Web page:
Chapter 21 The d Block: Metals
in Transition
Steel girders like these form the skeletons of most of
our buildings. Iron is one of the d-block elements
called transition metals because their properties are
transitional between the reactive metals of the s block
and the relatively inert metals of the p block. The
transistion metals are also responsible for transitions
in human history. Our evolution from Stone Age to
Bronze Age to Iron Age to the age of steel and the
industrial revolution arose from technological
improvements that allowed more and more
sophisticated processing of metals.
Figure 21.35
In a crystal of ruby, Cr3 ions take the place of some Al3 ions in the alumina crystal; each Cr3 ion is surrounded
by an octahedron of oxide ions.
Figure 21.36
In the crystal field theory of complexes, the lone pairs of electrons (the Lewis base sites) on the ligands (a) are
treated as equivalent to point negative charges (b).
Figure 21.37
In an octahedral complex with a central d-metal atom or ion, a dxy-orbital is directed between the ligand sites,
and an electron that occupies it has a relatively low energy. The same lowering of energy occurs for dyz- and dzxorbitals. A dz2-orbital points directly toward two ligands, and an electron that occupies it has a relatively high
energy. The same rise in energy occurs for a dx2y2-electron.
Figure 21.38
The energy levels of the d-orbitals in (a) an octahedral complex, with the ligand field splitting O, and (b) in a
tetrahedral complex, with the ligand field splitting T. Each box (that is, orbital) can hold two electrons.
Figure 21.39
When a complex is exposed to light of the correct frequency, an electron can be excited to a higher energy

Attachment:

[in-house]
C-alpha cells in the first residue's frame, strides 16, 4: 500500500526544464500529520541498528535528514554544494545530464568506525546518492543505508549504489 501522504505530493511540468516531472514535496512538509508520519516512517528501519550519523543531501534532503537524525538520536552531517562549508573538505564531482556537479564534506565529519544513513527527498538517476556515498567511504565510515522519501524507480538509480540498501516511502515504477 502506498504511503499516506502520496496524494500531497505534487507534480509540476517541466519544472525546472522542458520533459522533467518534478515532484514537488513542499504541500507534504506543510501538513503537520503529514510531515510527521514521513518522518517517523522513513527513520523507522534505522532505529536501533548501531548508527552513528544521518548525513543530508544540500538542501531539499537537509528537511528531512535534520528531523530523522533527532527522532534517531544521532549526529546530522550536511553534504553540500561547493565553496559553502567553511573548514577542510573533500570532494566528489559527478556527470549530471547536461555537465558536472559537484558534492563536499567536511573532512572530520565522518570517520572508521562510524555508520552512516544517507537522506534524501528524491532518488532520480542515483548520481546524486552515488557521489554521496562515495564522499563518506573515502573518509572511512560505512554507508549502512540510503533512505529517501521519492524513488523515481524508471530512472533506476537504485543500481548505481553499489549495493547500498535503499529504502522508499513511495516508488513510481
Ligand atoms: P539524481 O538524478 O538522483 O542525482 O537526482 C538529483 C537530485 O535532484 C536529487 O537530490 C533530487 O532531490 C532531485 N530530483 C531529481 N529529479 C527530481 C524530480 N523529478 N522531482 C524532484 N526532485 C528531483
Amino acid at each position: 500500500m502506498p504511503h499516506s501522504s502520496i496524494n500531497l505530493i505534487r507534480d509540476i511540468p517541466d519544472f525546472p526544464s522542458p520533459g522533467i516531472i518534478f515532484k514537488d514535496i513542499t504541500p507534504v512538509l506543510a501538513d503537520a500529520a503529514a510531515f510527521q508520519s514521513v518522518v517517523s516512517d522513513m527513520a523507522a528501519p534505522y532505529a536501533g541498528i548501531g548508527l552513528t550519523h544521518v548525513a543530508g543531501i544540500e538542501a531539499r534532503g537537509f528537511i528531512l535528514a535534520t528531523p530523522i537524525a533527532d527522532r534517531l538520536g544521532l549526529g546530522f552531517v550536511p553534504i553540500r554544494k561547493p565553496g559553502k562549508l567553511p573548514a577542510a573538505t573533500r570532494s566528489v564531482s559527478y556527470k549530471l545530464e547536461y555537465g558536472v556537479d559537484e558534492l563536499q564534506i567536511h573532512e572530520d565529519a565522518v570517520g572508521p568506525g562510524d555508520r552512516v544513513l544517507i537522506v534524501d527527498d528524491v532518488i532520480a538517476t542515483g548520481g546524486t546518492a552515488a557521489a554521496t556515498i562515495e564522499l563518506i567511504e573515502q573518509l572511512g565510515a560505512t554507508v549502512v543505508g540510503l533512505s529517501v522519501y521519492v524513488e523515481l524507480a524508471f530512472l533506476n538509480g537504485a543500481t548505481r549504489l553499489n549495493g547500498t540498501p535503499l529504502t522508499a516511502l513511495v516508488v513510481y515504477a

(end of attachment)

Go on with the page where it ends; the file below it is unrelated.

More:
orbital (from t to e if the complex is octahedral), and the light is absorbed.
Figure 21.40
The spectrochemical series. Strong-field ligands give rise to a large splitting between the t- and e-orbitals,
whereas weak-field ligands give rise to only a small splitting. The horizontal line marks the frontier between the
two kinds of ligands. The change in color of the bar represents the increasing energy of light absorbed as the
field strength increases.
Figure 21.41
The perceived color of a complex in white light is the complementary color of the light it absorbs. In this color
wheel, complementary colors are opposite each other. The numbers are approximate wavelengths in
Figure 21.42
The effect of changing the ligands in octahedral cobalt(III) complexes in aqueous solution. The ligand field
strengths increase from left to right.
Figure 21.43
The electron configurations of d-metal complexes. The circled number gives the number of unpaired electrons.
Figure 21.44
The magnetic character of a complex can be studied with the apparatus shown here, which is called a Gouy
balance. (a) A sample is hung from a balance so that it lies partly between the poles of an electromagnet. (b)
When the magnetic field is turned on, a paramagnetic sample is drawn into it, so the sample seems to weigh
more. (c) In contrast, a diamagnetic sample is pushed out of the field when the field is turned on, so it seems to
weigh less.
Figure 21.45
(a) A strong-field ligand is likely to lead to a low-spin complex (in this case, the configuration is that of Fe3). (b) A
weak-field ligand is likely to result in a high-spin complex.
Assignment for Chapter 21